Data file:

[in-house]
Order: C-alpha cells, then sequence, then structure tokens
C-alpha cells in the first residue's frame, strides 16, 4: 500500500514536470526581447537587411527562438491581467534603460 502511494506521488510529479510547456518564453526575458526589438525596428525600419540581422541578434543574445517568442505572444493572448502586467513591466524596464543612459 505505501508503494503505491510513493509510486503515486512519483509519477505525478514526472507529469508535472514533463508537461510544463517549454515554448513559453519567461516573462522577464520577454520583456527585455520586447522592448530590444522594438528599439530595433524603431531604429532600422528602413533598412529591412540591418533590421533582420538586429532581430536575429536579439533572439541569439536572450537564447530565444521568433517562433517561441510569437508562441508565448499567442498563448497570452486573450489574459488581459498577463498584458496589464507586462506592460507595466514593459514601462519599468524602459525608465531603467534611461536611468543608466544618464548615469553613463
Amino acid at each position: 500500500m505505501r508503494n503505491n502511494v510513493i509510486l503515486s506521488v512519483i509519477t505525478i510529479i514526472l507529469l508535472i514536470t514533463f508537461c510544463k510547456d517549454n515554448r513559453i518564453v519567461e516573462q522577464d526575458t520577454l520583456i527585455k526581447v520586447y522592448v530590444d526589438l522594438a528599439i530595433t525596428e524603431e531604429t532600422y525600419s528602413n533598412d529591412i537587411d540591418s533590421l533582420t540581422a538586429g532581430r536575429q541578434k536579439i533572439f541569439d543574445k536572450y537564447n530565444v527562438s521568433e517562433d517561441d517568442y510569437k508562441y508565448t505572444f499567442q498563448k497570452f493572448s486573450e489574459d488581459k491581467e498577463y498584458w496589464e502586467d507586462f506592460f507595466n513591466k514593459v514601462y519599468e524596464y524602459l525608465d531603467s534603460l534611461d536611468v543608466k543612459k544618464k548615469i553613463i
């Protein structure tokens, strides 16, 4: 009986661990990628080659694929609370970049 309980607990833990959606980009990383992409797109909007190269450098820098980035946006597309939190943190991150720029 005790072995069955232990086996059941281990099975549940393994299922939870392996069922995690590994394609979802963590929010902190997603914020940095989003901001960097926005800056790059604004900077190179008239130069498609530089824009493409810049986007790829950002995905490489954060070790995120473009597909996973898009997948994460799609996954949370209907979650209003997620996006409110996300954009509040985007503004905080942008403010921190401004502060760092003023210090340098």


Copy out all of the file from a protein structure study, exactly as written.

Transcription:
[in-house]
Order: C-alpha cells, then sequence, then structure tokens
C-alpha cells in the first residue's frame, strides 16, 4: 500500500514536470526581447537587411527562438491581467534603460 502511494506521488510529479510547456518564453526575458526589438525596428525600419540581422541578434543574445517568442505572444493572448502586467513591466524596464543612459 505505501508503494503505491510513493509510486503515486512519483509519477505525478514526472507529469508535472514533463508537461510544463517549454515554448513559453519567461516573462522577464520577454520583456527585455520586447522592448530590444522594438528599439530595433524603431531604429532600422528602413533598412529591412540591418533590421533582420538586429532581430536575429536579439533572439541569439536572450537564447530565444521568433517562433517561441510569437508562441508565448499567442498563448497570452486573450489574459488581459498577463498584458496589464507586462506592460507595466514593459514601462519599468524602459525608465531603467534611461536611468543608466544618464548615469553613463
Amino acid at each position: 500500500m505505501r508503494n503505491n502511494v510513493i509510486l503515486s506521488v512519483i509519477t505525478i510529479i514526472l507529469l508535472i514536470t514533463f508537461c510544463k510547456d517549454n515554448r513559453i518564453v519567461e516573462q522577464d526575458t520577454l520583456i527585455k526581447v520586447y522592448v530590444d526589438l522594438a528599439i530595433t525596428e524603431e531604429t532600422y525600419s528602413n533598412d529591412i537587411d540591418s533590421l533582420t540581422a538586429g532581430r536575429q541578434k536579439i533572439f541569439d543574445k536572450y537564447n530565444v527562438s521568433e517562433d517561441d517568442y510569437k508562441y508565448t505572444f499567442q498563448k497570452f493572448s486573450e489574459d488581459k491581467e498577463y498584458w496589464e502586467d507586462f506592460f507595466n513591466k514593459v514601462y519599468e524596464y524602459l525608465d531603467s534603460l534611461d536611468v543608466k543612459k544618464k548615469i553613463i
């Protein structure tokens, strides 16, 4: 009986661990990628080659694929609370970049 309980607990833990959606980009990383992409797109909007190269450098820098980035946006597309939190943190991150720029 005790072995069955232990086996059941281990099975549940393994299922939870392996069922995690590994394609979802963590929010902190997603914020940095989003901001960097926005800056790059604004900077190179008239130069498609530089824009493409810049986007790829950002995905490489954060070790995120473009597909996973898009997948994460799609996954949370209907979650209003997620996006409110996300954009509040985007503004905080942008403010921190401004502060760092003023210090340098």